[Paleopsych] SW: Mortality and Lifespan
checker at panix.com
Mon May 23 19:48:57 UTC 2005
Evolutionary Biology: Mortality and Lifespan
The following points are made by Peter A. Abrams (Nature 2004
1) Recent work(1) has involved an investigation of one of the main
factors that influence the evolution of an organism's lifespan. That
factor is the risk of dying that a population faces as a result of
environmental conditions (e.g., predation). The study subjects were
guppies, small tropical fish that are widely used in evolutionary
studies, and the authors have provided the first experimental support
for the prediction that a higher environmental risk of mortality can
select for inherently longer-lived organisms.
2) Guppies from the lower reaches of several rivers in Trinidad are
subject to much higher rates of predation than those in the upper
parts of the same rivers, where waterfalls block access by larger
fish. In predator-free lab experiments, Reznick et al(1) found that
guppies from the high-predation segments of two of the rivers lived up
to 35% longer than those from low-predation segments of the same
watercourse. In addition, the guppies from high-predation sites had a
40% longer reproductive span and reproduced at a higher rate. So a
background of higher mortality under natural conditions has apparently
led to the evolution of both a longer lifespan and a longer
3) Some history is required to see why this observation is surprising.
Environmentally caused ("extrinsic") mortality has long been
recognized as a key factor determining how natural selection molds
"intrinsic" mortality -- the death rate that a population would have
under some standardized, generally benign, set of environmental
conditions. Although evolution should favor lower intrinsic mortality
(and a longer intrinsic lifespan) when all else is equal, many
organisms face a trade-off between higher levels of reproduction or
lower levels of intrinsic mortality. One of the main reasons that
senescence occurs is because repair is costly: resources that are
devoted to maintaining an organism are not available for reproduction.
In the 1950s, Peter Medawar(2) and George Williams(3) pointed out that
high extrinsic mortality could favor shorter intrinsic lifespan. Why,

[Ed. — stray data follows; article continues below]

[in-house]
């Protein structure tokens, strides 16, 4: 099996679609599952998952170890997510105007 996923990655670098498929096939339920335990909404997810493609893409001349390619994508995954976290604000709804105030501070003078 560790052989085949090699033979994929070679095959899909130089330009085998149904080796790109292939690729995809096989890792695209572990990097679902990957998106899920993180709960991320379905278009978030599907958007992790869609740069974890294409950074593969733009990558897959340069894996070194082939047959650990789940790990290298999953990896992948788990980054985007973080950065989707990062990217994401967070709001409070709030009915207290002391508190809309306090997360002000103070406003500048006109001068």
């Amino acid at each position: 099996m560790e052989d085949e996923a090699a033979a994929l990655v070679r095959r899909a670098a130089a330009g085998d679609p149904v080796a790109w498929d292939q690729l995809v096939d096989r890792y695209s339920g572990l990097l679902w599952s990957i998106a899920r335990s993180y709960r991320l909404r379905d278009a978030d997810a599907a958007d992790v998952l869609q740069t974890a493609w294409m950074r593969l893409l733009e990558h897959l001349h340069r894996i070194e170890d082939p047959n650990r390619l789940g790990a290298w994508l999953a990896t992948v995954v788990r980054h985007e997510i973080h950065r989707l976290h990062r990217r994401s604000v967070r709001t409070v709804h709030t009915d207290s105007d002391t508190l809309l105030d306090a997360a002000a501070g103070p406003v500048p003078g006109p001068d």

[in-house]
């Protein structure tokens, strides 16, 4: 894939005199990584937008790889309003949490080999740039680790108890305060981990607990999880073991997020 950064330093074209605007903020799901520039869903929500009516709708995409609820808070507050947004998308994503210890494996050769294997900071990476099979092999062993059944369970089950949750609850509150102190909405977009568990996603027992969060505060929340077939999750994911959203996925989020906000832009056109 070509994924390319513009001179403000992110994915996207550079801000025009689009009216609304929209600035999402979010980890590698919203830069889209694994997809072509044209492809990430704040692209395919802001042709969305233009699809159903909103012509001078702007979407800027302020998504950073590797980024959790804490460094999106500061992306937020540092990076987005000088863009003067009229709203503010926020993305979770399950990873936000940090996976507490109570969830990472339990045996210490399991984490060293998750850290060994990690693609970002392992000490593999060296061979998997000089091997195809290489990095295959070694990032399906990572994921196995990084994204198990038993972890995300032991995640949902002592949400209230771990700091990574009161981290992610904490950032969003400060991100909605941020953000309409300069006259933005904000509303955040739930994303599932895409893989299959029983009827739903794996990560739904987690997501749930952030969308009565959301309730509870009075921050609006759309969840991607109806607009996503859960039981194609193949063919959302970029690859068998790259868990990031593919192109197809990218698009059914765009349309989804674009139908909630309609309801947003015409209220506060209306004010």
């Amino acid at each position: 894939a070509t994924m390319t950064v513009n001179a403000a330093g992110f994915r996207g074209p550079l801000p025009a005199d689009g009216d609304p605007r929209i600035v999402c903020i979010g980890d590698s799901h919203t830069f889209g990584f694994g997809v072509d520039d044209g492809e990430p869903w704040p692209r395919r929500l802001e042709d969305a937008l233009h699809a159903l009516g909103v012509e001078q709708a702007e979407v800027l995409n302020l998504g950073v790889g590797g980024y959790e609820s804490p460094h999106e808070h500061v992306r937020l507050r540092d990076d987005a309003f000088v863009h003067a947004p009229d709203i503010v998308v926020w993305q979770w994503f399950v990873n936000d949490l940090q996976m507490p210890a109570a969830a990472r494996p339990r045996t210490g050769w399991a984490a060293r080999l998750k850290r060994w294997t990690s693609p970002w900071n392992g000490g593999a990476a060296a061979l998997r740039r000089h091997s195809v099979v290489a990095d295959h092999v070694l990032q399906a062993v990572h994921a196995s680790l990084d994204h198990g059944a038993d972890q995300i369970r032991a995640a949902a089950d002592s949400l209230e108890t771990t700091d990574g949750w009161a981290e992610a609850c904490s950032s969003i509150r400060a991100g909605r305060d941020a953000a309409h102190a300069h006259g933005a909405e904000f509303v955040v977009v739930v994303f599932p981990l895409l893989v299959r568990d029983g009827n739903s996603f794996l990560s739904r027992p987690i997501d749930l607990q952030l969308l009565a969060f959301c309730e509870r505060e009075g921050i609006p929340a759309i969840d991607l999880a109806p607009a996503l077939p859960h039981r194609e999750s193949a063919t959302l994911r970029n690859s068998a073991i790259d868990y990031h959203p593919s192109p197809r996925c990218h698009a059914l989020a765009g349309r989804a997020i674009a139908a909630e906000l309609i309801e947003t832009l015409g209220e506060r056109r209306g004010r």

they reasoned, should an organism invest in costly repair that will
probably only ensure that it is in prime physical condition when its
life ends? Higher extrinsic mortality should favor low investment in
repair, and thus a high intrinsic mortality and a short intrinsic
4) But this reasoning did not take account of two further factors. One
is that higher extrinsic mortality also slows the rate of population
growth, and more slowly growing populations are expected to evolve to
have lower rates of intrinsic mortality and a longer lifespan(4,5).
The other factor is the interaction between extrinsic mortality
factors and physiological repair or maintenance(5). If predators can
be evaded by fast, but not by slow prey, greater predation risk should
select for greater maintenance of the body systems essential for fast
movement. This higher level of repair would then prolong intrinsic
1. Reznick, D. N., Bryant, M. J., Roff, D., Ghalambor, C. K. &
Ghalambor, D. E. Nature 431, 1095-1099 (2004)
2. Medawar, P. B. An unsolved problem in Biology (Lewis, London)
3. Williams, G. C. Evolution 11, 398-411 (1957)
4. Charlesworth, B. A. Evolution in Age-Structured Populations
(Cambridge Univ. Press, 1980)
5. Abrams, P. A. Evolution 47, 877-887 (1993)
SIGNALS FROM THE REPRODUCTIVE SYSTEM REGULATE THE LIFESPAN OF C.
The following points are made by H. Hsin and C. Kenyon (Nature 1999
1) Understanding how the ageing process is regulated is a fascinating
and fundamental problem in biology. The authors demonstrate that
signals from the reproductive system influence the lifespan of the
nematode Caenorhabditis elegans. If the cells that give rise to the
germ line are killed with a laser microbeam, the lifespan of the
animal is extended.
2) The authors suggest their findings indicate that germline signals
act by modulating the activity of an insulin/IGF-1 (insulin-like
growth factor) pathway that is known to regulate the ageing of this
organism. Mutants with reduced activity of the insulin/IGF-1-receptor
homologue DAF-2 have been shown to live twice as long as normal, and
their longevity requires the activity of DAF- 16, a member of the
forkhead/winged-helix family of transcriptional regulators.
3) The authors find that in order for germline ablation to extend
lifespan, DAF-16 is required, as well as a putative nuclear hormone
receptor, DAF-12. In addition, the findings suggest that signals from
the somatic gonad also influence ageing, and that this effect requires
4) The authors suggest that together their findings imply that the C.
elegans insulin/IGF-1 system integrates multiple signals to define the
animal's rate of ageing. The authors suggest this study demonstrates
an inherent relationship between the reproductive state of this animal
and its lifespan, and may have implications for the co-evolution of
reproductive capability and longevity.
AGING, LIFESPAN, AND SENESCENCE
Notes by ScienceWeek:
Our knowledge of the basis of senescence of cells, tissues, and
organisms (including humans) has entered a new phase in recent decades
because of the new vistas opened by molecular biology. Model systems
have started to provide insights, and one important approach has been